Curious about what is happening at EYMD 2012? 

Have a look on:

- Facebook

- Twitter

- Flickr

- Instagram


How journalists should report EU crisis?

EYMD 2012 Daily report

BRUSSELS, 16/17. 10. 2012. - First day of EYMD 2012 brought together around 100 young journalists from all around Europe. They invaded European Parliament with their enthusiasm, creativity and curiosity, keen to find out more on ways to report about euro crisis.


@Martin Hanzel


This year’s edition hosted almost as double participants than last year, including young journalists from Balkans (Serbia, Macedonia, Bosnia and Herzegovina, Moldova) for the first time. Kate Morton, European Youth Press (EYP) board member showed special satisfaction about this fact, underlining that “we want to have dialog as young people, not only as journalists”. In a certain way, her opening words gave direction to general atmosphere that will follow other panellists and discussion, by stating that this crisis have deeper context than just economical, in a sense of basic values such as peace, solidarity and democracy.

Rebecca Christie (Bloomberg News), Christian Feld (ARD German TV), Teresa Küchler, (Svenska Dagbladet), Bruno Waterfield (The Daily Telegraph), Matina Stevis (The Wall Street Journal), Hans Martens (European Policy Centre), discussed together with Dobriyana Tropankeva and Maximilian Kall from EYP about The role of media in explaining the crisis during opening panel. Discussion of euro crisis took course in direction of journalism as profession in general. In reply to Juana Lahousse-Juarrez’s (DG Comm, EP) remark from opening speech that journalists are seen as natural partners in reinforcing positive image of EU, Teresa Küchler questioned position of journalists as tools of any institution and invited rather to being critical and responsible instead.

Young journalists were also advised to keep learning, especially in field of finances, topic which often can be hard to understand. Matina Stevis, who has background in economics also confirmed this fact and reminded young reporters to pay attention how much their education in some field and therefore certain convictions can interfere their reporting, admitting that she wasn’t immune to it either.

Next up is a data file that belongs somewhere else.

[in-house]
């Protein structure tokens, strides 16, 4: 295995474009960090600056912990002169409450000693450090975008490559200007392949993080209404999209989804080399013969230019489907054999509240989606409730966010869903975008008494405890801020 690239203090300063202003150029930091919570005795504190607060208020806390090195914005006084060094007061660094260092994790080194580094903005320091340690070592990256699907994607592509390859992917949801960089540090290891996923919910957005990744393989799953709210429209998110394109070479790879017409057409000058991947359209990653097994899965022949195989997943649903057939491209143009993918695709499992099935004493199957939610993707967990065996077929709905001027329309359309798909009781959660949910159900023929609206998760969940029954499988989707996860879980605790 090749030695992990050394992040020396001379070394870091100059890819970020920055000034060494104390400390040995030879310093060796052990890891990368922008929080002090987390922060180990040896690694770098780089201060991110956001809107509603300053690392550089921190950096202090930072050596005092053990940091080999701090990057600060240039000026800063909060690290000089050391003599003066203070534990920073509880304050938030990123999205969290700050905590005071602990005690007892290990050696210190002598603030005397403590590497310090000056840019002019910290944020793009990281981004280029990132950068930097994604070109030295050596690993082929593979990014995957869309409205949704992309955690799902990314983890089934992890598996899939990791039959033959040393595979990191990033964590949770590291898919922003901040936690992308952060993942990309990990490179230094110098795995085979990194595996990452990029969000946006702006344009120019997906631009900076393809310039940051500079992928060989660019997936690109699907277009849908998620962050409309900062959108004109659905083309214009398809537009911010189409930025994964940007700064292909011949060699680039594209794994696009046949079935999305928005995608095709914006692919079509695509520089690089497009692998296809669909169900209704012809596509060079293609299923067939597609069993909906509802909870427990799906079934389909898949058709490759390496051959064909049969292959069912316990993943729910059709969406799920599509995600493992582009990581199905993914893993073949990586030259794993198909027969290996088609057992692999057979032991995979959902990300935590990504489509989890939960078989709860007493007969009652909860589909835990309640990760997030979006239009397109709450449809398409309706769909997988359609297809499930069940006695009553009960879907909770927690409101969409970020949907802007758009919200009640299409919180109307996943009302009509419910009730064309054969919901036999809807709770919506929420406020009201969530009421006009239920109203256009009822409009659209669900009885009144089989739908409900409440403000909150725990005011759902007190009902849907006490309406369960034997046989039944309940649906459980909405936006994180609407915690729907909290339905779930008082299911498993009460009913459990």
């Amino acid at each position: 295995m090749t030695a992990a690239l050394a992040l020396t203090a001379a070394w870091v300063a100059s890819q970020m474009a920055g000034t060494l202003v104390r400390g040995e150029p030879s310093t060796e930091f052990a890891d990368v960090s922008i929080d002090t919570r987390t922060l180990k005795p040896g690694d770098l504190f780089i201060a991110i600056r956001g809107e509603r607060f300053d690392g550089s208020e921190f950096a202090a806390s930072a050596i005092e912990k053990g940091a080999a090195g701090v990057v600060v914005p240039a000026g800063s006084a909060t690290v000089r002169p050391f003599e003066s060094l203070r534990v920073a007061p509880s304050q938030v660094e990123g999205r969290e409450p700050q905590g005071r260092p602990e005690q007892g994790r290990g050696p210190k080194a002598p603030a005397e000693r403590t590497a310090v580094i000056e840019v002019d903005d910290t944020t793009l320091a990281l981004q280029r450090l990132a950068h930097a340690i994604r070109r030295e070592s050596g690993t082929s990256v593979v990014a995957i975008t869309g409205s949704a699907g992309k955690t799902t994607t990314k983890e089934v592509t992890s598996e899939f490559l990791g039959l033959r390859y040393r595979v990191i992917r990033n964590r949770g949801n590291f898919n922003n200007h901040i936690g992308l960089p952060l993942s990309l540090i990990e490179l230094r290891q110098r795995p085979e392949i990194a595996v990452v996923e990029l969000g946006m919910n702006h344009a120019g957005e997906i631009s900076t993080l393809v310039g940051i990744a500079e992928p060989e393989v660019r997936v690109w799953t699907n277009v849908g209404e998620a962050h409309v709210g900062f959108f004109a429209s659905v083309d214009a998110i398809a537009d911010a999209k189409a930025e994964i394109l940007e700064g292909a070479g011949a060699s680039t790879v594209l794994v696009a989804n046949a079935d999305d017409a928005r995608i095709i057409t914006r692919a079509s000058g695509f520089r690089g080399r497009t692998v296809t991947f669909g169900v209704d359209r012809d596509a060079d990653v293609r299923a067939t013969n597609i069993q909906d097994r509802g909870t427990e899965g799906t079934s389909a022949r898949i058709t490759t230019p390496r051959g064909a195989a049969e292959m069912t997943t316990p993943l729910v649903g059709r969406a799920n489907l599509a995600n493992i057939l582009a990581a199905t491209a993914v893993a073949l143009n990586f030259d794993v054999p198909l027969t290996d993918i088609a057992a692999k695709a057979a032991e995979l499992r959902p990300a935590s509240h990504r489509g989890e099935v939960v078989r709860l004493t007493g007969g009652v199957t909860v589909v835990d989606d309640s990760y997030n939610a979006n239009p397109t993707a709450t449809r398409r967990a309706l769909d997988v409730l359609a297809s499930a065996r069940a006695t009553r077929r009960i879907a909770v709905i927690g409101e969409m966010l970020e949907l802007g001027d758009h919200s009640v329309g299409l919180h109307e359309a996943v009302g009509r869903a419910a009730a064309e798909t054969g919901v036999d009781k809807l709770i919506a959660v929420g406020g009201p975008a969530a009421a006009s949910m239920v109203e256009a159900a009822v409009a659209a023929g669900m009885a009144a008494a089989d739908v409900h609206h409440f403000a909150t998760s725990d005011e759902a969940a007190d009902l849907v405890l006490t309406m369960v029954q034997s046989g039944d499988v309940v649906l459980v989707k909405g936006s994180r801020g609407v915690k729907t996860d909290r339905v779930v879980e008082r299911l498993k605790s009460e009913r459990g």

Will EU crisis ever be over? – Question was raised. Hans Martens, concluded that growth and jobs are what we need to focus on. But, since “growth is not a policy or outcome per se” as Stevis said, from journalistic point of view there is a need for more activity, asking questions, investing in education and to keep in mind as Bruno Waterfield summed it – that “news is not what you were told by some authority, but something that you have to go out and find out yourself”.


Of course, inevitable subject was recent Nobel Peace Prize that EU won. Within EYMD panel discussion it was questioned in context of euro crisis and if we need it in order to be more positive about historical project of EU. “You have to ask question why now. Reason is that EU is in such a trouble. Nobel prize should give boost to the moral and to remind people to foundation of this peace project”, Waterfield stated.

Panel discussion on second day of EYMD, under title The future of Europe and the Euro, What price democracy? also gave some space to this topic. “For the first time Committee made political decision. Why? To remind us that we have duty to stay together on basis of our values”, MEP Pervenche Berès, Chair of EP Employment and Social Affairs, said alluding to this EYMD’s edition title “Divided we stand?”.

Other panellists here were: MEP Anni Podimata (EP Vice-President in charge of Communication Committee), MEP Jean-Paul GauzeÌ€s (Member of EP Economic and Monetary Affairs), Thomas Friedrich  (Member of the International Press Association), Tom Weingärtner (Member of the International Press Association) and Sebastian Olényi (EYP).

With different opinions on this topic on mind, given by journalists, EU representatives and fellow colleagues, EYMD 2012 participants continued their on-the-ground work in form of: photo, print, multimedia, radio and TV workshops.


For more info about their progress and final products stay tuned to!


European Youth Media Days 2012

16-18 October, 2012
European Youth Media Days selected its participants

100 lucky young journalists will report from the European Parliament in Brussels between 16 and 18 of October during this year’s edition of the European Youth Media Days. We received over 400 applications from motivated young journalists across Europe, eager to take part in the 3-days event at the European Parliament.

“Divided we stand?” This year's topic is the euro crisis that threatens Europe and the best way to report it.The participants, by sharing information and experience, will try to get answers to the following questions: How to survive the crisis as an entrepreneur journalist? How to address the social effects of crisis? How to explain European policies in times of austerity? What is the impact of crisis on youth?